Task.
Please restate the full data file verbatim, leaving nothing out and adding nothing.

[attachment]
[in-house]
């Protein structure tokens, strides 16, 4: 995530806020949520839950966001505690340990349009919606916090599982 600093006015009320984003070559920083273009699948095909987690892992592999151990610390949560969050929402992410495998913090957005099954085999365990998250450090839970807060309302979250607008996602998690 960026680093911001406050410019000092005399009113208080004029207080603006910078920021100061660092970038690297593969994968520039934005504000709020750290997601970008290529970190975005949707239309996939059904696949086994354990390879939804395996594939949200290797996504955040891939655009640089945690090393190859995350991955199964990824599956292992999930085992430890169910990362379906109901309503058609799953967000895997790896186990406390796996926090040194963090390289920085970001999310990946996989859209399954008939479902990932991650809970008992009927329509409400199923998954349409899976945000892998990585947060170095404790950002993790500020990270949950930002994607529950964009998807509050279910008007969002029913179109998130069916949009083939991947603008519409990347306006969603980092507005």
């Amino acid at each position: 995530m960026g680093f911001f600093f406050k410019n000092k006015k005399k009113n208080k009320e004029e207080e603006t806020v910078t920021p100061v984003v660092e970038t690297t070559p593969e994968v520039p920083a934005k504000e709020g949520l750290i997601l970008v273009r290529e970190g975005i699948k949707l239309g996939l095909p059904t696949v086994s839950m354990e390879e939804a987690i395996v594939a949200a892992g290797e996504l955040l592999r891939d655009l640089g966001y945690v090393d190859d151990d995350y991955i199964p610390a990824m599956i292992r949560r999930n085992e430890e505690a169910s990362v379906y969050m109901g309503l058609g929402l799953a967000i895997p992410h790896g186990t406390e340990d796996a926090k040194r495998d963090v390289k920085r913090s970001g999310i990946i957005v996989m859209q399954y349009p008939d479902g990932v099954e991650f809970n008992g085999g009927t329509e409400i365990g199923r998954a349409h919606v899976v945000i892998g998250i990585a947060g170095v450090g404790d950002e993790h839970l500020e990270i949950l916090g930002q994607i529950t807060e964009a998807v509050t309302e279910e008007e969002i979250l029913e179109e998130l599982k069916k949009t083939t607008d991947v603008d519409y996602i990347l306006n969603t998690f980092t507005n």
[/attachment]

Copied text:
[in-house]
């Protein structure tokens, strides 16, 4: 995530806020949520839950966001505690340990349009919606916090599982 600093006015009320984003070559920083273009699948095909987690892992592999151990610390949560969050929402992410495998913090957005099954085999365990998250450090839970807060309302979250607008996602998690 960026680093911001406050410019000092005399009113208080004029207080603006910078920021100061660092970038690297593969994968520039934005504000709020750290997601970008290529970190975005949707239309996939059904696949086994354990390879939804395996594939949200290797996504955040891939655009640089945690090393190859995350991955199964990824599956292992999930085992430890169910990362379906109901309503058609799953967000895997790896186990406390796996926090040194963090390289920085970001999310990946996989859209399954008939479902990932991650809970008992009927329509409400199923998954349409899976945000892998990585947060170095404790950002993790500020990270949950930002994607529950964009998807509050279910008007969002029913179109998130069916949009083939991947603008519409990347306006969603980092507005």
């Amino acid at each position: 995530m960026g680093f911001f600093f406050k410019n000092k006015k005399k009113n208080k009320e004029e207080e603006t806020v910078t920021p100061v984003v660092e970038t690297t070559p593969e994968v520039p920083a934005k504000e709020g949520l750290i997601l970008v273009r290529e970190g975005i699948k949707l239309g996939l095909p059904t696949v086994s839950m354990e390879e939804a987690i395996v594939a949200a892992g290797e996504l955040l592999r891939d655009l640089g966001y945690v090393d190859d151990d995350y991955i199964p610390a990824m599956i292992r949560r999930n085992e430890e505690a169910s990362v379906y969050m109901g309503l058609g929402l799953a967000i895997p992410h790896g186990t406390e340990d796996a926090k040194r495998d963090v390289k920085r913090s970001g999310i990946i957005v996989m859209q399954y349009p008939d479902g990932v099954e991650f809970n008992g085999g009927t329509e409400i365990g199923r998954a349409h919606v899976v945000i892998g998250i990585a947060g170095v450090g404790d950002e993790h839970l500020e990270i949950l916090g930002q994607i529950t807060e964009a998807v509050t309302e279910e008007e969002i979250l029913e179109e998130l599982k069916k949009t083939t607008d991947v603008d519409y996602i990347l306006n969603t998690f980092t507005n």